Autonomy deficits as vulnerability for anxiety: Evidence from two laboratory-based studies



Autonomous individuals are characterized by self-governance; awareness of and capacity to realize one’s wishes and needs, while being connected with and sensitive towards others. In line with earlier research showing consistent associations between autonomy-connectedness deficits and anxiety, we tested in two studies whether autonomy deficits predict anxious responses to acute stressors. Methods: In Study 1, participants (N = 177) viewed an anxiety-inducing film fragment and reported anxiety before and after viewing the clip. In experimental Study 2, participants (N = 100) were randomly allocated to one of two conditions; giving a short presentation to an audience (impromptu speech task) or watching another person’s presentation (control condition). Anxiety was measured at baseline, after a preparation period and directly after the presentation. Results: In Study 1, individuals’ anxiety in reaction to watching the movie was positively associated to the autonomy-connectedness component sensitivity to others. In Study 2, individuals’ anxiety in reaction to preparing the presentation was negatively associated to the autonomy-connectedness component self-awareness. Conclusions: Specific autonomy components may be related to experiencing anxiety in differing situations (i.e. related to others’ distress or presenting one’s personal views). Collectively these results indicate that autonomy-connectedness deficits may form a vulnerability factor for experiencing anxiety.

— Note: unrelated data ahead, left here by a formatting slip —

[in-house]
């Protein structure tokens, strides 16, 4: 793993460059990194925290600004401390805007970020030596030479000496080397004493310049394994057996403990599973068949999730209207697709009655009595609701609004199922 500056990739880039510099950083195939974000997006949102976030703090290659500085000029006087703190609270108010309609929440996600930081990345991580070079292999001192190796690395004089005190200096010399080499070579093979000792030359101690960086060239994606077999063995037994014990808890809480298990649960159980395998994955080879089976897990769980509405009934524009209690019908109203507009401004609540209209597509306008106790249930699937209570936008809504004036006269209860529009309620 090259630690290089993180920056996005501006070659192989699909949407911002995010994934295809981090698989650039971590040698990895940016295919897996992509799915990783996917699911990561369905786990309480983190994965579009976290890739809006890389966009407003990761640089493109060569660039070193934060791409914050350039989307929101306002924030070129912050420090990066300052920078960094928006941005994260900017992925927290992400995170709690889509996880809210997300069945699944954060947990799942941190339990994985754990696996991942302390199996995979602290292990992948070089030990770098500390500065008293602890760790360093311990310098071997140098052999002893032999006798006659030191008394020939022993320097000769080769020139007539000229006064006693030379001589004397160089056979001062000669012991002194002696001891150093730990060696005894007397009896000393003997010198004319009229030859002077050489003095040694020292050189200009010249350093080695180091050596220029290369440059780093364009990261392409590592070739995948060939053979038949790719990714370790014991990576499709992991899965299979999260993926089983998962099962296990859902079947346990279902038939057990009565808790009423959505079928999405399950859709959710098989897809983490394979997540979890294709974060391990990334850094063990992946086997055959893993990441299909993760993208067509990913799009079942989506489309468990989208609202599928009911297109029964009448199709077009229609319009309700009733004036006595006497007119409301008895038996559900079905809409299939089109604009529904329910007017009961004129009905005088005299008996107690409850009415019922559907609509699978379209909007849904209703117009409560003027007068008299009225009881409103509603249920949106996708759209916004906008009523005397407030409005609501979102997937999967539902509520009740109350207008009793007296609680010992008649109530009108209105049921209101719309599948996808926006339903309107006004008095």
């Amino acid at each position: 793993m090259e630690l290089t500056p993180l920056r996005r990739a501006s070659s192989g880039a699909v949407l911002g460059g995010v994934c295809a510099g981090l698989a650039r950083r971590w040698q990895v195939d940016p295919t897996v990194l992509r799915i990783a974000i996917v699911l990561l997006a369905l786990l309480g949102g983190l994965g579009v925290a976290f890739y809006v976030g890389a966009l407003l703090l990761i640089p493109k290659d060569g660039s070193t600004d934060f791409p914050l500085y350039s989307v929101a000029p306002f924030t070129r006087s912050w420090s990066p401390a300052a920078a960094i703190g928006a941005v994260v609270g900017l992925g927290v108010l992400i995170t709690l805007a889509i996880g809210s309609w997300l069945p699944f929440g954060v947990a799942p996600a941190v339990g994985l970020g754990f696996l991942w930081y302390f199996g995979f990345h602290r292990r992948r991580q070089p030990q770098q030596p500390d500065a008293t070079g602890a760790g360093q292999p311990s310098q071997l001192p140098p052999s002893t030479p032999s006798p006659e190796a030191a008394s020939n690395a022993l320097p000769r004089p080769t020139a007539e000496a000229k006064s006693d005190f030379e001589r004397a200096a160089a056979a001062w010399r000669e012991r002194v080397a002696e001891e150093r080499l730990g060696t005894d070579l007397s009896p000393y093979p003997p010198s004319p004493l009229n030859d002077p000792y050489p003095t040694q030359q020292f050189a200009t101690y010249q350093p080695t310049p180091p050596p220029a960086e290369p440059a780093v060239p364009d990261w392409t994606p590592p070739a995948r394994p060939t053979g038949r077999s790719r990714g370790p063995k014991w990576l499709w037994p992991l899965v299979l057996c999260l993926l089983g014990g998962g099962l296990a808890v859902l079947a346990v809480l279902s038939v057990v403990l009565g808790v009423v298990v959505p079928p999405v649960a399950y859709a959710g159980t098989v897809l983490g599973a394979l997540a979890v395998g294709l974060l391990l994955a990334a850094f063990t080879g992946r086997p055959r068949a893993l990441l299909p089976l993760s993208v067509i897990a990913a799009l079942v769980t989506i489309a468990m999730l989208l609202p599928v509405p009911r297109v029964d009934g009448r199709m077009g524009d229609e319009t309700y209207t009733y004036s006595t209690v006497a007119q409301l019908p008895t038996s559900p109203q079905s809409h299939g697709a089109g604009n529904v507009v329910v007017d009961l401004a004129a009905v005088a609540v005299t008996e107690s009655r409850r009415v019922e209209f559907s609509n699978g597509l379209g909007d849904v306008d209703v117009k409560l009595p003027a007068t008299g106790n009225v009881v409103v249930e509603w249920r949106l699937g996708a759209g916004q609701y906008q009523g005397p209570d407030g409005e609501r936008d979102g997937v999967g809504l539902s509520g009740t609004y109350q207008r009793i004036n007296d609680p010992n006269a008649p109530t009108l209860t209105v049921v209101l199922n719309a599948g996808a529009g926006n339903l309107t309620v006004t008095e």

Date made available2019

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